Almost everyone does a mass mailing at one time or another. A little advance planning can save you lots of grief.
First think out the whole process:
1. Why bother? Think about what you expect to achieve and how you will evaluate your results. Realize that a 1% response is considered good and budget accordingly. For example, my goal with this newsletter is to keep current customers aware of schedules and changes so that they continue to use our services, provide pertinent information to you as a group so that I don’t have to educate each person individually and to give potential customers a brief explanation of what we are all about. I know it works because many of you call to schedule classes or bring in work, and because the topic of the newsletter drops off our list of most frequently asked questions for a while.
2. How do you design your mailing to achieve this? Most of you aren’t going to rush out and hire a marketing firm, although this might be a good idea. Analyze your junk mail: swipe ideas from the best. If a piece works on you, you might be able to use something similar in your mailing. We can help produce your design and give you the benefit of our experience. We can also recommend some marketing and design experts.
3. Where do you get the names? The objective you stated in number 1 should point you to the people you want to reach. If you want current customers, enter addresses from checks and have a sign-up list on the counter. If you want new people, you can enter information from the phone book or buy a mailing list. We can help you set up your database so that you can track address changes and duplicates. Think about all the ways you might want to sort your names before getting started — this will save time in the long run.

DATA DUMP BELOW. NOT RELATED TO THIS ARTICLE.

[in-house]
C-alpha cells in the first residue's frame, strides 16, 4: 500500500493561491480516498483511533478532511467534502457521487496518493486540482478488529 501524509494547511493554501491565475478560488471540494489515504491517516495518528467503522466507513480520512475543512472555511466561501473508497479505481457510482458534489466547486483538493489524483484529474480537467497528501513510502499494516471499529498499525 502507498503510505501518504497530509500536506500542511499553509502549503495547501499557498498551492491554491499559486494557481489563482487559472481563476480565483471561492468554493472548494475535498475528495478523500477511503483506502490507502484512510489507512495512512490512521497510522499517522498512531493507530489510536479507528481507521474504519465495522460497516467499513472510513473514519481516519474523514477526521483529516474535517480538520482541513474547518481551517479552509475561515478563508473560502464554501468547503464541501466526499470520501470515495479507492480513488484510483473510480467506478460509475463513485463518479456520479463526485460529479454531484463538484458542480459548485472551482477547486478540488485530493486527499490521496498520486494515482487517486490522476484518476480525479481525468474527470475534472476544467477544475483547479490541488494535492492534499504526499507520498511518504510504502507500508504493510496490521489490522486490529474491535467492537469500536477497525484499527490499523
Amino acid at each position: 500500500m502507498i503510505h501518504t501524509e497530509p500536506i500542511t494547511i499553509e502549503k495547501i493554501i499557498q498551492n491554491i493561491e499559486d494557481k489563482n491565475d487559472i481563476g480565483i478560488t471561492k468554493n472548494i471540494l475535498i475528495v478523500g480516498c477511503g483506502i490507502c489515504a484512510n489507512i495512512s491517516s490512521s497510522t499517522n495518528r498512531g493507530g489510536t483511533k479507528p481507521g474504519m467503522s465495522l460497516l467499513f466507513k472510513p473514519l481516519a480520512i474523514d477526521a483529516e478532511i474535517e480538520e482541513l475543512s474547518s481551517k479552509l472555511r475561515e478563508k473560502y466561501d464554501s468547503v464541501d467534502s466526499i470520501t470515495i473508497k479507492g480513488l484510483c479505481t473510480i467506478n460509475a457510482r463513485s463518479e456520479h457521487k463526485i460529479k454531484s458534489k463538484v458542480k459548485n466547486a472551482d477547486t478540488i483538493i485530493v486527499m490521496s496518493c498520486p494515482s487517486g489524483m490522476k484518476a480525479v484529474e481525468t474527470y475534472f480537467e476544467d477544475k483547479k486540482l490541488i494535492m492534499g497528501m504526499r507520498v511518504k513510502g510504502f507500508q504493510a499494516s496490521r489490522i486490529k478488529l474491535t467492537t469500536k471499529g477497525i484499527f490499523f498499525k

You can use customized a mailing list program like “My Mailing List Professional” or set up your own database in Microsoft Works, Microsoft Access, Borland Paradox or any of a number of others. The fields I usually start with are: First Name, Last Name, Salutation, Address, City, State, Zip, Plus4, Date Entered, Source, Group Number, Notes. Modify these as needed.
4. How many pieces are you mailing? If you have more than 200, are you going to use bulk rate postage? The Post Office will sell you a bulk rate permit and for an additional fee will give you a number to imprint so you don't have to lick stamps. They also have a film on how to set up your bundles etc.
If this seems too much bother, consider a mailing service. There are several companies in town offering a wide range of services. We can help with file conversions: both those taking an existing list to a service and those bringing the work in-house from a service.
For further help give us a call at 206-523-0872
copyright 1998 Karen Seymour
Back to Articles index Back to The Computer Workshop home page